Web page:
Evaluation and Testing

Standard practice ASTM C1174[149] provides logical steps that can be followed to develop a performance model for any waste form or engineered material in any geologic environment through integrated testing, modeling, and evaluation activities. It stresses the importance of formulating a clear definition of the problem, characterizing the disposal environment, maintaining interfaces and iterations between testing and modeling activities, using analog materials and analog systems to gain insights into the degradation behavior, and both validating the conformity of the model to the mechanism of interest and confirming the appropriateness of applying the model to the disposal system. A multination collaboration is working together to apply these principles to the glass corrosion problem.[105]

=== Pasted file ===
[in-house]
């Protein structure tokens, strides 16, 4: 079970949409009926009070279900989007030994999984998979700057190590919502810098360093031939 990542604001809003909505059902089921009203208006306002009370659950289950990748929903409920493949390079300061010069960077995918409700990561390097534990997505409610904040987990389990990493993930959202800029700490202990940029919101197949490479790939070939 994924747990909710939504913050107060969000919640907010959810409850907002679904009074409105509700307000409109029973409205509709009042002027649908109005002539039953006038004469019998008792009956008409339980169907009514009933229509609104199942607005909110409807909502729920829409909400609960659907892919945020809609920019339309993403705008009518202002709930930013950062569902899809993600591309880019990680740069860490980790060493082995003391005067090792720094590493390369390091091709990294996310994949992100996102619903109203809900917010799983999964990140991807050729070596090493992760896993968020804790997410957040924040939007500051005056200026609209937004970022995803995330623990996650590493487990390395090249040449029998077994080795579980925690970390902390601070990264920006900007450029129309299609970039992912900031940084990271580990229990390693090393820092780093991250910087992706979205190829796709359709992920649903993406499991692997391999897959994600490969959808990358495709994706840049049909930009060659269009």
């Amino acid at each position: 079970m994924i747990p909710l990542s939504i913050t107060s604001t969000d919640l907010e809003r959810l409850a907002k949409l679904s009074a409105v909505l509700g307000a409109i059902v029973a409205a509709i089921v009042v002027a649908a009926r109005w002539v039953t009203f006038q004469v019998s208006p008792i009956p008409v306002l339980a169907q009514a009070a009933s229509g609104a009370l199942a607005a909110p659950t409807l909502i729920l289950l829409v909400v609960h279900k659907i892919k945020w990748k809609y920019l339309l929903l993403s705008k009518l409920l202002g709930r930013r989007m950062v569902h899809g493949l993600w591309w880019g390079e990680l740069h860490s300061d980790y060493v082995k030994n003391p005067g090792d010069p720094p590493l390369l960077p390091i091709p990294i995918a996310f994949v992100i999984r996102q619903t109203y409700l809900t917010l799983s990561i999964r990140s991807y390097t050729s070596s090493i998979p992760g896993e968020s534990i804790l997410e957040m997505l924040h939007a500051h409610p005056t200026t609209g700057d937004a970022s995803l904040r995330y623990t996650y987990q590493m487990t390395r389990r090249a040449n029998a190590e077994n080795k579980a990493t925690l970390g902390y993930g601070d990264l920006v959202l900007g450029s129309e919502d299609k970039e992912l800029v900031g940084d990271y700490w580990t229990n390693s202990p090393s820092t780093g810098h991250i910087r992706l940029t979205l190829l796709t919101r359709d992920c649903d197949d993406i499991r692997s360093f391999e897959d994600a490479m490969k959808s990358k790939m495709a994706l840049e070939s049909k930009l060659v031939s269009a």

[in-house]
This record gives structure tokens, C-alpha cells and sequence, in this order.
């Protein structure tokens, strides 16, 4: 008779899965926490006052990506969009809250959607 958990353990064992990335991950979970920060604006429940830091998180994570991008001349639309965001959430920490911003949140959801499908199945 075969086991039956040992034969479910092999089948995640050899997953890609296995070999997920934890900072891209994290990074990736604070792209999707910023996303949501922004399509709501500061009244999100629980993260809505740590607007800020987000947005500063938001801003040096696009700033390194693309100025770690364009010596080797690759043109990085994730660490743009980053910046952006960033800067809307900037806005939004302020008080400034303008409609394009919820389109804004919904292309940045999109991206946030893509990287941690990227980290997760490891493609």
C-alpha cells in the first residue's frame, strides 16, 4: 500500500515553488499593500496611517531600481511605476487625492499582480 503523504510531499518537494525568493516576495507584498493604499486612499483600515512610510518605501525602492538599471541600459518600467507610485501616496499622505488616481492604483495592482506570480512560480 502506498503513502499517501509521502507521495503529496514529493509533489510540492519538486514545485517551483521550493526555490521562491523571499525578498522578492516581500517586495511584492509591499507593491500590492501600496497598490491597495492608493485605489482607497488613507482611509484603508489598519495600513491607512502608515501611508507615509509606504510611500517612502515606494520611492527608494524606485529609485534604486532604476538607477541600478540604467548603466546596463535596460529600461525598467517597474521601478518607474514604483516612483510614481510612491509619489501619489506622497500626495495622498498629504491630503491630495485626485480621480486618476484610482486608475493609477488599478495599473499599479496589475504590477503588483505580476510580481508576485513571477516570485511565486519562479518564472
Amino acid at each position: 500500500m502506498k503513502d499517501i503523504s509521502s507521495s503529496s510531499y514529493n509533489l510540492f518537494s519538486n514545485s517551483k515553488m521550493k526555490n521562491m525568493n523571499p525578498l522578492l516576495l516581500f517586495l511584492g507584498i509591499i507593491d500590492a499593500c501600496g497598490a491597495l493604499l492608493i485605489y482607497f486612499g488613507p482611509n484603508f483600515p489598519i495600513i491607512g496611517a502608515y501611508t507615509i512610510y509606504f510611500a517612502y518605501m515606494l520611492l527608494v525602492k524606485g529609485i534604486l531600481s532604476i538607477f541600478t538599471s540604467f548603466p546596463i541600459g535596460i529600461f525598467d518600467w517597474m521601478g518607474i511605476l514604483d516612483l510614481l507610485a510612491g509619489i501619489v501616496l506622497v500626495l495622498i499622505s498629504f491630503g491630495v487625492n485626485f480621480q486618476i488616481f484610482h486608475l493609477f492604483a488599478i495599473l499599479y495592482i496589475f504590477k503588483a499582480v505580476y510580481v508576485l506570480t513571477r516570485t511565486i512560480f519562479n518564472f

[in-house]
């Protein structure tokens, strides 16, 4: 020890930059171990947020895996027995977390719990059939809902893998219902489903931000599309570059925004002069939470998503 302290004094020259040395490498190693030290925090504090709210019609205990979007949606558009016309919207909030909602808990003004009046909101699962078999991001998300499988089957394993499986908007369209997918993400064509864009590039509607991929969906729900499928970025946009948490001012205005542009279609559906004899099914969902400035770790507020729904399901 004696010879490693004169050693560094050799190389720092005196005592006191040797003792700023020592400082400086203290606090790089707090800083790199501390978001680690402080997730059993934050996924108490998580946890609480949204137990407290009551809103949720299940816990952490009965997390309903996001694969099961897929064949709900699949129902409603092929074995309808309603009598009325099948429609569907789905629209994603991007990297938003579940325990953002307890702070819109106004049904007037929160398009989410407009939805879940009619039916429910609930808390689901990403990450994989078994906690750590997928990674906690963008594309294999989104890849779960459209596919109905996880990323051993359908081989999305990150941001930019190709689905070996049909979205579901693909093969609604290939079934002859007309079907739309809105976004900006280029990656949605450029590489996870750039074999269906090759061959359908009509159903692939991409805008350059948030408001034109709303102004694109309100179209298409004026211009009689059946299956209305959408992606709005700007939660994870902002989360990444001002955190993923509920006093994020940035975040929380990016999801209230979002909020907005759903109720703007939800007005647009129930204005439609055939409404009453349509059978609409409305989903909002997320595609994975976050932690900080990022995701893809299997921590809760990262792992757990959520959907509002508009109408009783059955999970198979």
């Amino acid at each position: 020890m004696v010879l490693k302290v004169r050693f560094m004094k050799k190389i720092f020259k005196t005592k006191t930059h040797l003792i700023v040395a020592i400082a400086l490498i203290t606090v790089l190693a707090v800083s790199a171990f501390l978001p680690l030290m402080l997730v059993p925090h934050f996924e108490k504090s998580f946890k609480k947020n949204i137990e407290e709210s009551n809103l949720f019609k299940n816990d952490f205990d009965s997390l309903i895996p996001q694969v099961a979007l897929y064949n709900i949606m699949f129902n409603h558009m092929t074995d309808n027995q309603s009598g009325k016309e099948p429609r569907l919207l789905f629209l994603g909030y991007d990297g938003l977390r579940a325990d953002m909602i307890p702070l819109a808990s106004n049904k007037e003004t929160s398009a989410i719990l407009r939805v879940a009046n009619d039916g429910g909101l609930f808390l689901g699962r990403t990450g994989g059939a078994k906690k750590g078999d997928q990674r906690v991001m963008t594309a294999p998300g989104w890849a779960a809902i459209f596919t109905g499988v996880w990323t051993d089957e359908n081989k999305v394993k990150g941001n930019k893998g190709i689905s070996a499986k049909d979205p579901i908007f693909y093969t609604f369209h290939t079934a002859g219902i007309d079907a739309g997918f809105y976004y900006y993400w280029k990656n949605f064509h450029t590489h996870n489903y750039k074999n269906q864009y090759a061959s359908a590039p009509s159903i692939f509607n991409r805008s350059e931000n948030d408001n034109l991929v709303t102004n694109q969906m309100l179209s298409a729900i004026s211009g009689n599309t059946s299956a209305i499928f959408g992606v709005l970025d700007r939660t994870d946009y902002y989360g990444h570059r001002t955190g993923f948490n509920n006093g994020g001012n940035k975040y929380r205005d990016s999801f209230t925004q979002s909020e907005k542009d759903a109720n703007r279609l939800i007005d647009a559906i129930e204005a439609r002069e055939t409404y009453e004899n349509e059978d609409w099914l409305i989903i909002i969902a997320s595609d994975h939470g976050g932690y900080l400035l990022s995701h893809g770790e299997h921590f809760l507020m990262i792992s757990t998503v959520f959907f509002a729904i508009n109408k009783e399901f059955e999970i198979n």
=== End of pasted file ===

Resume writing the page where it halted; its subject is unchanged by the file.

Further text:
One key portion of that methodology is the use of analog materials. Robustness, reliability, accuracy, and predictability of the models far beyond laboratory testing capability can be evaluated thanks to ancient glasses.[150, 151] Both natural (basaltic glass, obsidian, meteorites) and archeological artifacts (Roman glass, stained glass window, slags from iron making, etc.) have given insight into how silicate glasses behave in various natural environments.[65, 151-158] However, none of the studied cases is similar to any expected nuclear system: glass compositions are different and the environmental conditions often are very dissimilar from those expected in a geological disposal of HLW or ILW glass. That is why a full understanding of the mechanisms controlling the dissolution of analog materials and the development of models to compare the different systems is required.[159] In general, this mechanistic understanding is the key to comparing different glasses, disposal conditions, and near-field environments.[105, 153, 157]